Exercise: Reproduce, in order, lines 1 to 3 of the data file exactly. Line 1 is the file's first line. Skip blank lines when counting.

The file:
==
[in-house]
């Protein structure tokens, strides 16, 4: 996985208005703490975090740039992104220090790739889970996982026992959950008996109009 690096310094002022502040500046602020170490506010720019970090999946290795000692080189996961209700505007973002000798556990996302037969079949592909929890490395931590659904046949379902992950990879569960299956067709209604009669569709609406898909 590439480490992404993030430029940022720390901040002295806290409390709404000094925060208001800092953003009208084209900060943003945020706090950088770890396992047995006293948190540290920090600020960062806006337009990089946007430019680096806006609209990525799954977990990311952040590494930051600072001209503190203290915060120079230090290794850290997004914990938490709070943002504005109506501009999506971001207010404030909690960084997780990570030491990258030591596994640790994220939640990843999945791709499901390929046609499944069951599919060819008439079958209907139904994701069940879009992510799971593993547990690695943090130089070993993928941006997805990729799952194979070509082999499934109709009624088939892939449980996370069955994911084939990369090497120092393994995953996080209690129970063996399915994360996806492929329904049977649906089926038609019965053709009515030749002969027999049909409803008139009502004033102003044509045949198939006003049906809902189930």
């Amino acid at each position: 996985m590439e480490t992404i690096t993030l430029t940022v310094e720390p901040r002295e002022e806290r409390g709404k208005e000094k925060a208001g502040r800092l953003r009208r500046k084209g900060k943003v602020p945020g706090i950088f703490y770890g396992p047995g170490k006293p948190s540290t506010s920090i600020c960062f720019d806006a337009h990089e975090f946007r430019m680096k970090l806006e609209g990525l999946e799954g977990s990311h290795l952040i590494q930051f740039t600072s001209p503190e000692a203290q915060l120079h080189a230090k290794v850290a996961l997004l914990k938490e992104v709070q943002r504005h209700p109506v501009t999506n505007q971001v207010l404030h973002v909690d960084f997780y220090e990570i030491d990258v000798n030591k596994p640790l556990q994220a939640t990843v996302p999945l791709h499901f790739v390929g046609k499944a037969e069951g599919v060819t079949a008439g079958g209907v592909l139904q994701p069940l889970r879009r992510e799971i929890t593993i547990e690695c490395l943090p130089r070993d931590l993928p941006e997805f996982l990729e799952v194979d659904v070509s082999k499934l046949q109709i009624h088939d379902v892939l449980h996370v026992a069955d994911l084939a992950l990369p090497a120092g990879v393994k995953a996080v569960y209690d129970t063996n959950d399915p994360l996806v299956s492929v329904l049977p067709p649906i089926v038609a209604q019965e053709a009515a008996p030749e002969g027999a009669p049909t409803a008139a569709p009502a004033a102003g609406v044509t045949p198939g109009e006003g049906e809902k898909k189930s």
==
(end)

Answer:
[in-house]
């Protein structure tokens, strides 16, 4: 996985208005703490975090740039992104220090790739889970996982026992959950008996109009 690096310094002022502040500046602020170490506010720019970090999946290795000692080189996961209700505007973002000798556990996302037969079949592909929890490395931590659904046949379902992950990879569960299956067709209604009669569709609406898909 590439480490992404993030430029940022720390901040002295806290409390709404000094925060208001800092953003009208084209900060943003945020706090950088770890396992047995006293948190540290920090600020960062806006337009990089946007430019680096806006609209990525799954977990990311952040590494930051600072001209503190203290915060120079230090290794850290997004914990938490709070943002504005109506501009999506971001207010404030909690960084997780990570030491990258030591596994640790994220939640990843999945791709499901390929046609499944069951599919060819008439079958209907139904994701069940879009992510799971593993547990690695943090130089070993993928941006997805990729799952194979070509082999499934109709009624088939892939449980996370069955994911084939990369090497120092393994995953996080209690129970063996399915994360996806492929329904049977649906089926038609019965053709009515030749002969027999049909409803008139009502004033102003044509045949198939006003049906809902189930």
């Amino acid at each position: 996985m590439e480490t992404i690096t993030l430029t940022v310094e720390p901040r002295e002022e806290r409390g709404k208005e000094k925060a208001g502040r800092l953003r009208r500046k084209g900060k943003v602020p945020g706090i950088f703490y770890g396992p047995g170490k006293p948190s540290t506010s920090i600020c960062f720019d806006a337009h990089e975090f946007r430019m680096k970090l806006e609209g990525l999946e799954g977990s990311h290795l952040i590494q930051f740039t600072s001209p503190e000692a203290q915060l120079h080189a230090k290794v850290a996961l997004l914990k938490e992104v709070q943002r504005h209700p109506v501009t999506n505007q971001v207010l404030h973002v909690d960084f997780y220090e990570i030491d990258v000798n030591k596994p640790l556990q994220a939640t990843v996302p999945l791709h499901f790739v390929g046609k499944a037969e069951g599919v060819t079949a008439g079958g209907v592909l139904q994701p069940l889970r879009r992510e799971i929890t593993i547990e690695c490395l943090p130089r070993d931590l993928p941006e997805f996982l990729e799952v194979d659904v070509s082999k499934l046949q109709i009624h088939d379902v892939l449980h996370v026992a069955d994911l084939a992950l990369p090497a120092g990879v393994k995953a996080v569960y209690d129970t063996n959950d399915p994360l996806v299956s492929v329904l049977p067709p649906i089926v038609a209604q019965e053709a009515a008996p030749e002969g027999a009669p049909t409803a008139a569709p009502a004033a102003g609406v044509t045949p198939g109009e006003g049906e809902k898909k189930s």